Automating Facility Disinfection: What are your options?

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The COVID pandemic has left no industry untouched this year, with many governments shutting down businesses for months to try to curb the spread of the disease. Now that we are seeing economies beginning to re-open, warehouses, factories, distribution centers, and other businesses worldwide are putting in place processes to protect their employees and customers so they can bring business back to near normal levels as quickly as possible.

To help ensure their facilities are safe while still keeping up with demand, companies have added more shifts to minimize the number of associates in the facility at any given time as part of their social distancing efforts (see how to keep your employees safe and productive with our social distancing paper here). Companies are also using a variety of disinfecting methods to ensure the work environments are free of the Coronavirus, the virus that causes COVID-19, for the limited staff that are in the facility at the same time. In addition to employees, customers visiting company facilities have heightened awareness about infectious diseases like COVID-19 and will want to know that the company is employing methods to keep facilities  virus-free. Even when the current pandemic passes, the need for heightened disinfecting methods is likely to continue. COVID-19 is the most recent serious disease outbreak, but SARS and Ebola were just a few years ago, and other infectious diseases can arise at any time. Regularly disinfecting also helps protect against more common diseases like colds, seasonal flus, etc.

Different Disinfecting Options Offer Pros, Cons

There are two main types of disinfecting methods that, when deployed correctly, kill viruses at a rate of 99.9% or greater, but both have a variety of benefits and drawbacks. Fogged (chemical) disinfectants can  cover all the front, back, top, and bottom surfaces of any object in addition to penetrating fabrics and carpets. However, fogged disinfectants must be used when humans aren’t present and staff needs to wait two to 24 hours before being able to safely re-enter the facility.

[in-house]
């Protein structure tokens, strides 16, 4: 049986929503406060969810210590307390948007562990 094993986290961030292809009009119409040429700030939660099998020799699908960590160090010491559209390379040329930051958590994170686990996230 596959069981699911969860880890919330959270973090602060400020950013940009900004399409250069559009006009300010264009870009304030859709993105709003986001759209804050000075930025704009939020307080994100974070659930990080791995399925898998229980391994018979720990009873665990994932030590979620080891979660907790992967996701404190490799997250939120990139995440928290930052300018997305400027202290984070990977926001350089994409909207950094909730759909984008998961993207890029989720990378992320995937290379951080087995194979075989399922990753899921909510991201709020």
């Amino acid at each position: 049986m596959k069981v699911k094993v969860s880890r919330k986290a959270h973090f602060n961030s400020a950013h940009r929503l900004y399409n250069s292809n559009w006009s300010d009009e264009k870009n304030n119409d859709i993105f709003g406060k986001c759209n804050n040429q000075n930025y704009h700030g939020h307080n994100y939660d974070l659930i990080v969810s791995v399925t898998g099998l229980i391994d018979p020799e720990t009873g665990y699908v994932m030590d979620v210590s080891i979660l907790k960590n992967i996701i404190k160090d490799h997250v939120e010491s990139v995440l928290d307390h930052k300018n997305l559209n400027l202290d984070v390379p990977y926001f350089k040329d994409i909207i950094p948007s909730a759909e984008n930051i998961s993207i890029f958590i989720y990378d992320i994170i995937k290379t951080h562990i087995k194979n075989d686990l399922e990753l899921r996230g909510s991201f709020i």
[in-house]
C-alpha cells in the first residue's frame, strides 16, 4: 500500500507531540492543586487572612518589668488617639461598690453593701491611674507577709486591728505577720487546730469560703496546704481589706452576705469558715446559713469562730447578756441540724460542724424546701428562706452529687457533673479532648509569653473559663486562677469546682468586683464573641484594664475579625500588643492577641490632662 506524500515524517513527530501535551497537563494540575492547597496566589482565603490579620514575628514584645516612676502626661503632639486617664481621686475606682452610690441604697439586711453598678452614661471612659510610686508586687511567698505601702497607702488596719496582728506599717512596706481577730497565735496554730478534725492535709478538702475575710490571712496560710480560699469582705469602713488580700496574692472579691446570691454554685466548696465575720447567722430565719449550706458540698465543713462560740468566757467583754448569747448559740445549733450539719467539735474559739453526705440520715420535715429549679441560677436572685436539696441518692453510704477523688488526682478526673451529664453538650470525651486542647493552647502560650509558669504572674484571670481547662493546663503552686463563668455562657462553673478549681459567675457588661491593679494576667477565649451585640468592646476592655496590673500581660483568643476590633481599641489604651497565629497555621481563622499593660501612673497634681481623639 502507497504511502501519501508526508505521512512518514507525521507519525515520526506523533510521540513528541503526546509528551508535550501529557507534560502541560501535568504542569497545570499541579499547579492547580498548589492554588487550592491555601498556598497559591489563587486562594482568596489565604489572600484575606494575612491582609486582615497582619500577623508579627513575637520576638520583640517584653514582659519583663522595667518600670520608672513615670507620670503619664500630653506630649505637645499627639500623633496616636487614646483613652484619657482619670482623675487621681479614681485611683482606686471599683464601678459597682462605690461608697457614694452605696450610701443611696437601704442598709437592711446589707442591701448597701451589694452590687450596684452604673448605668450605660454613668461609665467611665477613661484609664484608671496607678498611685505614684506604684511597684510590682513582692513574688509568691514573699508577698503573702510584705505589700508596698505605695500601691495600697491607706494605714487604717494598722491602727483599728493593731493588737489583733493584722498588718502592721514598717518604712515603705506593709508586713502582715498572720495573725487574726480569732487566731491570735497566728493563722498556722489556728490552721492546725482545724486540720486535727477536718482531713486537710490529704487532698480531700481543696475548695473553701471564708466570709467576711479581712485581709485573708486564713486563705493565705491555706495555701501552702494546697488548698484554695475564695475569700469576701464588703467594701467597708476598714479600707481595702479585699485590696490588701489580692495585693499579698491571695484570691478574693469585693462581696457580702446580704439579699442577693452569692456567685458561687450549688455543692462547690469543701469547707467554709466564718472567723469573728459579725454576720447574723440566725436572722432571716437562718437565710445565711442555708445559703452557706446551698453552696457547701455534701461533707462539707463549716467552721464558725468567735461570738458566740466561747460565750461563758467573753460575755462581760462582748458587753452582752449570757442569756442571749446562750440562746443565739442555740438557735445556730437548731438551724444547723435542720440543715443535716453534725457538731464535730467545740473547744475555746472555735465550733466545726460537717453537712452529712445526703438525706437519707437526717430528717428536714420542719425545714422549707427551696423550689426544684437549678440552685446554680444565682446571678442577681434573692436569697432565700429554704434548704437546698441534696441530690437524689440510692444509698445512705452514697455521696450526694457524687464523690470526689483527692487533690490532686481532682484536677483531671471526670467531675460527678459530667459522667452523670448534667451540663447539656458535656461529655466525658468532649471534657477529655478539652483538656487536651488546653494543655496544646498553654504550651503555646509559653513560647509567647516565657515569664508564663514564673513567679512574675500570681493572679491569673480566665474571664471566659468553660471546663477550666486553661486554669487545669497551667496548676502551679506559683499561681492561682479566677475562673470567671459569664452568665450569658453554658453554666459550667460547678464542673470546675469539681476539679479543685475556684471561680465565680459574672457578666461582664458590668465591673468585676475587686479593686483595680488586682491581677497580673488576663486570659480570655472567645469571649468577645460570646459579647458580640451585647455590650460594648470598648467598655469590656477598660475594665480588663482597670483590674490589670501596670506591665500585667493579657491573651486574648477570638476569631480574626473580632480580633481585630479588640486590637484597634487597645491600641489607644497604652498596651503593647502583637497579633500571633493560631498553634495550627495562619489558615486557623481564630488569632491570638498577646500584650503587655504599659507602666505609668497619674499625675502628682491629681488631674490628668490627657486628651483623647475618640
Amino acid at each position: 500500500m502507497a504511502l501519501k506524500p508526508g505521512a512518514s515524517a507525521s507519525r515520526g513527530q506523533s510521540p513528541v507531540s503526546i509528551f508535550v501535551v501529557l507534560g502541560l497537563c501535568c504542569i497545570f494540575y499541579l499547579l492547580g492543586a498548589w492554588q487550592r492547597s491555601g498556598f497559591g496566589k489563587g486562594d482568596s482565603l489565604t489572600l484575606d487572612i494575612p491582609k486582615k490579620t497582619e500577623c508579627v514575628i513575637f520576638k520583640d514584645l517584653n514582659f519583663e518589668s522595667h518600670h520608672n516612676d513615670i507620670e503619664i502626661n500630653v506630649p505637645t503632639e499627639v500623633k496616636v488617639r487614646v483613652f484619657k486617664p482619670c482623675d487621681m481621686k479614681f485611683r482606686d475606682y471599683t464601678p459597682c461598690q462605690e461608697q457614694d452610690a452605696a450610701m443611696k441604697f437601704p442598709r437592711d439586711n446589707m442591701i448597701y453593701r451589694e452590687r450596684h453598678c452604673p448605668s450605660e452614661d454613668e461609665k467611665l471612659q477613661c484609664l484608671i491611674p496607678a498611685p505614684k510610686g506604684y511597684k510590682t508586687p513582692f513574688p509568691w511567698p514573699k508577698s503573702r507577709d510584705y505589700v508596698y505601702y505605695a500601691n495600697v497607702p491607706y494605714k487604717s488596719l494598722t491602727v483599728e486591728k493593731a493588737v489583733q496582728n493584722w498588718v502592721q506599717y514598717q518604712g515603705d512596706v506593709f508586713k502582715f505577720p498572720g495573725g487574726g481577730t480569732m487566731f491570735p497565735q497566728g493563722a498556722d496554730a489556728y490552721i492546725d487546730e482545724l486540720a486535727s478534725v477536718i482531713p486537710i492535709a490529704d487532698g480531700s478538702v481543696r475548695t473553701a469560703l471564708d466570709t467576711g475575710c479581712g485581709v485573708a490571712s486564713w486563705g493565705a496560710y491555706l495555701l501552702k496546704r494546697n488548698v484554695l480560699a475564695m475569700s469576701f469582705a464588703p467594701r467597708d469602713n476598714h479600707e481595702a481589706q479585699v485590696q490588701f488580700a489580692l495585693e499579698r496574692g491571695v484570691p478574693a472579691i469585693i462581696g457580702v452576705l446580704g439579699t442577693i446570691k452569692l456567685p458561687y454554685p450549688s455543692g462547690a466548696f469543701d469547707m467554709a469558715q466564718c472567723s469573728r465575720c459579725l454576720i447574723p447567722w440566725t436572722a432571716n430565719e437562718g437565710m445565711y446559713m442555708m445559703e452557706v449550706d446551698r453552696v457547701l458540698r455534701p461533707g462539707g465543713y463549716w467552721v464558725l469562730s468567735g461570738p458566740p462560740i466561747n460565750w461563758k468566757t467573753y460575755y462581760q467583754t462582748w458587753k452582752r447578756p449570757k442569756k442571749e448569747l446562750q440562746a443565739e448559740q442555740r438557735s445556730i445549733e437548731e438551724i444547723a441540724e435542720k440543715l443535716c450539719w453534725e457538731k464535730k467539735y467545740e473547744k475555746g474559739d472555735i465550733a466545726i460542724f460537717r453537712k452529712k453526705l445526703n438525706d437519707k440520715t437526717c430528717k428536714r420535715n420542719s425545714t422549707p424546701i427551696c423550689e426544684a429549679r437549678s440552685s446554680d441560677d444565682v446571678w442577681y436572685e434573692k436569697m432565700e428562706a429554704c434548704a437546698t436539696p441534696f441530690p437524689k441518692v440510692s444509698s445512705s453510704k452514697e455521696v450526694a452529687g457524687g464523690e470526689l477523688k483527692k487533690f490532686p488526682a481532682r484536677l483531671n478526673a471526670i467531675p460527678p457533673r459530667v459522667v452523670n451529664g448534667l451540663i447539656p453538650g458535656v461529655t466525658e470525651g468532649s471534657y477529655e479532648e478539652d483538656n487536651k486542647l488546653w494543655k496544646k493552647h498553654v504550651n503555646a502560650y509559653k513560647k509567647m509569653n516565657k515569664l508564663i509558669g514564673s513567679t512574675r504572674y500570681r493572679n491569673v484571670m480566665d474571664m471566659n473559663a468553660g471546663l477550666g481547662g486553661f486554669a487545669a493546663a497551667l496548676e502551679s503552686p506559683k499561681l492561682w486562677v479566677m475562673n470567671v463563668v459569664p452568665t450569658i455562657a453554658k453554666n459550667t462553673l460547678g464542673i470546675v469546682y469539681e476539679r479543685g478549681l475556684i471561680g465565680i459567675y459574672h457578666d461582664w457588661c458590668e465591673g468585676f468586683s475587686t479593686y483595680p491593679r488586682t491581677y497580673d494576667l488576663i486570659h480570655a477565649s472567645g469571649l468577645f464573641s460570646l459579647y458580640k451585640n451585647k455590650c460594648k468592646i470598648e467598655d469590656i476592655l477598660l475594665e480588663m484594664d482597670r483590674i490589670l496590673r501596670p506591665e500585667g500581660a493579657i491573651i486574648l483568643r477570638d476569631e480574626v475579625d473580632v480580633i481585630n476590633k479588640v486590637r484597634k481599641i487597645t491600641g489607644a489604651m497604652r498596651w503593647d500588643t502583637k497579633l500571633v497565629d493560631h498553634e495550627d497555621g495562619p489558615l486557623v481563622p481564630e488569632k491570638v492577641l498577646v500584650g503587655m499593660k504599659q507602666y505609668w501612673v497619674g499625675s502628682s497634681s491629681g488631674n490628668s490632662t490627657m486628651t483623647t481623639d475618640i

There is no such delay for re-entry into disinfected spaces when using UV lights, but they need to be maneuvered properly to cover areas normally in the shadows, like the underside of shelves or the backsides of doorknobs, and have limited effectiveness the farther the object is from the lamp.

Manual or automated solutions can be used with either of these two effective options for disinfection. , Here are some details on each and recommendations for how to deploy them: 

Fogged Disinfectants

BreezyOne AMR

The U.S. Environmental Protection Agency has a list of more than 400 types of disinfectants that are highly effective against viruses like those that cause COVID-19. Each needs to have contact with surfaces anywhere from two to 10 minutes. Since the disinfectant is spread using a fog, this type of disinfection can reach behind and under objects and in between shelving. But since these disinfectants leave a chemical residue after application, humans can’t safely re-enter an area where a disinfecting mist has been used for at least 2 and up to 24 hours unless wearing full protective gear. After this time, some disinfectants will break down into harmless byproducts like water and a soap residue. Some disinfectants will continue working even after employees have returned to the area (with limited effectiveness) for several days, allowing for less frequent deep cleaning. Researching the disinfectant that works most effectively and safely for your environment should be a high priority when looking at fogging.